Thursday, July 19, 2007

Manualist Virtuoso Plays One of a Kind Music

I have no woirds to describe the talents and feats of stunning musical achievement this guy has documented via some 37 videos on YouTube. He does jazz, heavy metal, classical, pop, and blues songs with such intense concentration and effort that I am speechless.

According to his page on MySpace, he has been a "manualist" for 37 years, is married, lives in Michigan and is a gun shop owner. To millions of viewers on YouTube, he is simply, Gunecologist.

Selecting just one of his performances to offer here, I had to go with Bohemian Rhapsody by Queen. WARNING: repeated viewings could lead to insane laughter and imprint his songs in your brain permanently.



A full list of his performances is here. The amount of time, devotion and effort for all that music makes me wonder what his wife thinks. Perhaps his dexterity won her over. Or maybe she stays at her sister's a lot.

Wednesday, July 18, 2007

Smokin', Fishin' and of course, Zombies

Even though the smoking ban in public places in Tennessee does not go into full effect until October 1st, a woman who lit up a cigarette in an East Tennessee eatery found herself threatened with arrest. Though as best as I could discern, the law states an offending smoker is to be fined only.

WATE-TV filed a report on the story out of Newport. Two officers needed to arrest her? Perhaps she should be happy they didn't call out a SWAT team.

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On a competing Knox TV station, WBIR, the story they felt compelled to tell was about a group of gals who fish for catfish with their bare hands. Thre's even a DVD for it, called "Girls Gone Grabblin'". You have to admire (well, I do anyway) the ad copy, which says: "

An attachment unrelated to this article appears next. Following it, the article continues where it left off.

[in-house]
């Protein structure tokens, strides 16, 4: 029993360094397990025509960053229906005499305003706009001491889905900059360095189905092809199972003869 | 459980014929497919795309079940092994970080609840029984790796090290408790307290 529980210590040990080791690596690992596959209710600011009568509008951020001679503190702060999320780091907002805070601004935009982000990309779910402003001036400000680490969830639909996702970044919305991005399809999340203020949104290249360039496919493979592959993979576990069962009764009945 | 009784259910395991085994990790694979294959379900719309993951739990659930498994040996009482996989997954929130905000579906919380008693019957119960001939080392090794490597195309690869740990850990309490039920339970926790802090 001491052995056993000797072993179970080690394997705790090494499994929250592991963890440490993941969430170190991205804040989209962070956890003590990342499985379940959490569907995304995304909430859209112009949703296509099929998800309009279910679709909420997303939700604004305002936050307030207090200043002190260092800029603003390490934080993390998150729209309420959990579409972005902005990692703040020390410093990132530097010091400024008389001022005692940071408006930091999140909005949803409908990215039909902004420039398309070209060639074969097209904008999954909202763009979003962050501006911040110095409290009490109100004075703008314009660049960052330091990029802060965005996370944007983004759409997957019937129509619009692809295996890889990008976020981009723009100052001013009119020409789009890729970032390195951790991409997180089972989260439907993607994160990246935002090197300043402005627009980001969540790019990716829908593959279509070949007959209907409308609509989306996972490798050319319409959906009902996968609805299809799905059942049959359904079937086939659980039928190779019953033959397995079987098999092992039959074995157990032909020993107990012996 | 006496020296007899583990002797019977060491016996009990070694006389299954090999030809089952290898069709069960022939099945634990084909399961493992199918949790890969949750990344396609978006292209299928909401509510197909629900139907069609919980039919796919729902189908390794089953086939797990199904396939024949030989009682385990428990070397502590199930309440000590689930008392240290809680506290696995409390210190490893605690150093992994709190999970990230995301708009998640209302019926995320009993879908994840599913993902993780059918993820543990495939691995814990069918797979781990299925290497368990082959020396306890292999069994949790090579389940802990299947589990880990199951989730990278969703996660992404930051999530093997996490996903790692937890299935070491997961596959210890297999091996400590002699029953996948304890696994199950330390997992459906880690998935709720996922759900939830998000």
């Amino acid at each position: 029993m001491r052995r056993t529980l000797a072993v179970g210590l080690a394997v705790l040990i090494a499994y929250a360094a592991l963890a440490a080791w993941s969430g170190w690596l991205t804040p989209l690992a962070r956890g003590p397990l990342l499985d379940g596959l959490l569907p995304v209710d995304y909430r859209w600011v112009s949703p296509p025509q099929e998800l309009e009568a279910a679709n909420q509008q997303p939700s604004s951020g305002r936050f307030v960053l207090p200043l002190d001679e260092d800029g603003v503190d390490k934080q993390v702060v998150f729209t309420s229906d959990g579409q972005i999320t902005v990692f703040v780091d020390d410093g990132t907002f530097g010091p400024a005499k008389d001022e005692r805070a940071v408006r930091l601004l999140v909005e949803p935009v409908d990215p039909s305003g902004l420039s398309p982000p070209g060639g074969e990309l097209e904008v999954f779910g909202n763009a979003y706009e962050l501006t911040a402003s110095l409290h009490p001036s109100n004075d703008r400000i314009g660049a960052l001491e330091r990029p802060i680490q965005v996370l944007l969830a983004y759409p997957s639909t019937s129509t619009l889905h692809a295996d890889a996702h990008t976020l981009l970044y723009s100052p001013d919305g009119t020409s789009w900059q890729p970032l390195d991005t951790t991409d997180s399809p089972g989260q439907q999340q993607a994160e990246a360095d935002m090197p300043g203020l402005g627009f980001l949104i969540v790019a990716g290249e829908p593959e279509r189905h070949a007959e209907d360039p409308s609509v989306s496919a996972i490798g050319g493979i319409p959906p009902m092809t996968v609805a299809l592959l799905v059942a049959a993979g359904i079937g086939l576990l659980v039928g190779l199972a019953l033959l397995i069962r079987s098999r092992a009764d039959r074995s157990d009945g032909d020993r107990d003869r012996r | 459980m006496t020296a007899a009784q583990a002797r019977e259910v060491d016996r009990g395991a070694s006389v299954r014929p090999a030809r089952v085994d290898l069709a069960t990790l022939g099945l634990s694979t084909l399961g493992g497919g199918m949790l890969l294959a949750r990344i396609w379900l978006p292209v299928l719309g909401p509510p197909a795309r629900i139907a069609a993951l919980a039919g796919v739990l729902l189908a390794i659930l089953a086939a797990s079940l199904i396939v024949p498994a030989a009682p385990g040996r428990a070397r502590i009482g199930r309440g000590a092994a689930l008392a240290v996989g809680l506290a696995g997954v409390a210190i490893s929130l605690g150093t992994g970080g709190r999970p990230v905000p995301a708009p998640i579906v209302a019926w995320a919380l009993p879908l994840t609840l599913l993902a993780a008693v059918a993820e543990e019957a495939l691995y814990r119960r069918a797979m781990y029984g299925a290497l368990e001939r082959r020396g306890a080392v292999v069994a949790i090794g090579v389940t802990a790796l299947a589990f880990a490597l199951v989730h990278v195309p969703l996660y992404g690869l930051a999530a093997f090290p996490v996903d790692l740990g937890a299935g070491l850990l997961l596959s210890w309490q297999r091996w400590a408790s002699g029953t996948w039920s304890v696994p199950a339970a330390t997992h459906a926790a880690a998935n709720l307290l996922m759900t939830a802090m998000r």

Be one of the first to watch & be amazed as 35 Southern Women bring you the thrill of catching catfish weighing up to 44lbs. with their hands and wrestling them to the bank."

Everyone say Yee-haw! A person would have to wrestle me to the ground if they ever expected me to eat catfish, no matter who catches it. Well, maybe Scarlett Johansson could, as long as she's willing to wrestle me to the ground first

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Speaking of news and women (and fishin'), it was the mighty newswoman, known as Newscoma, who clued me in last week to a zombie movie I had no knowledge of, a Lucio Fulci movie which boasts a scene of a zombie attacking a shark. Bets are the shark fired his agent shortly after this was made.